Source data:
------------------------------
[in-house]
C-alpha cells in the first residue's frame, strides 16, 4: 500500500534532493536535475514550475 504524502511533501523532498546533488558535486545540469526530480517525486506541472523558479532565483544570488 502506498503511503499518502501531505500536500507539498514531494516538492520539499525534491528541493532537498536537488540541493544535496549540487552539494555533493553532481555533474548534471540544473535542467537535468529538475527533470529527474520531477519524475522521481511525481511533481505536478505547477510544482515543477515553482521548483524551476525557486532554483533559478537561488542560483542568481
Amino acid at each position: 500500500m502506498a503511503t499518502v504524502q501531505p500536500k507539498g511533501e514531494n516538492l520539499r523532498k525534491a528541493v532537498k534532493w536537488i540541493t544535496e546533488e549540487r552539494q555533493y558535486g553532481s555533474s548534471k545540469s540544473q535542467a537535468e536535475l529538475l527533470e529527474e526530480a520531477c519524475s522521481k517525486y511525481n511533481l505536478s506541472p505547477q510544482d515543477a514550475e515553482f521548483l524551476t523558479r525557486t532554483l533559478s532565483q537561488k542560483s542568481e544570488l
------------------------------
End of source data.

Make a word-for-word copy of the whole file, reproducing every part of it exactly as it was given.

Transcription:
[in-house]
C-alpha cells in the first residue's frame, strides 16, 4: 500500500534532493536535475514550475 504524502511533501523532498546533488558535486545540469526530480517525486506541472523558479532565483544570488 502506498503511503499518502501531505500536500507539498514531494516538492520539499525534491528541493532537498536537488540541493544535496549540487552539494555533493553532481555533474548534471540544473535542467537535468529538475527533470529527474520531477519524475522521481511525481511533481505536478505547477510544482515543477515553482521548483524551476525557486532554483533559478537561488542560483542568481
Amino acid at each position: 500500500m502506498a503511503t499518502v504524502q501531505p500536500k507539498g511533501e514531494n516538492l520539499r523532498k525534491a528541493v532537498k534532493w536537488i540541493t544535496e546533488e549540487r552539494q555533493y558535486g553532481s555533474s548534471k545540469s540544473q535542467a537535468e536535475l529538475l527533470e529527474e526530480a520531477c519524475s522521481k517525486y511525481n511533481l505536478s506541472p505547477q510544482d515543477a514550475e515553482f521548483l524551476t523558479r525557486t532554483l533559478s532565483q537561488k542560483s542568481e544570488l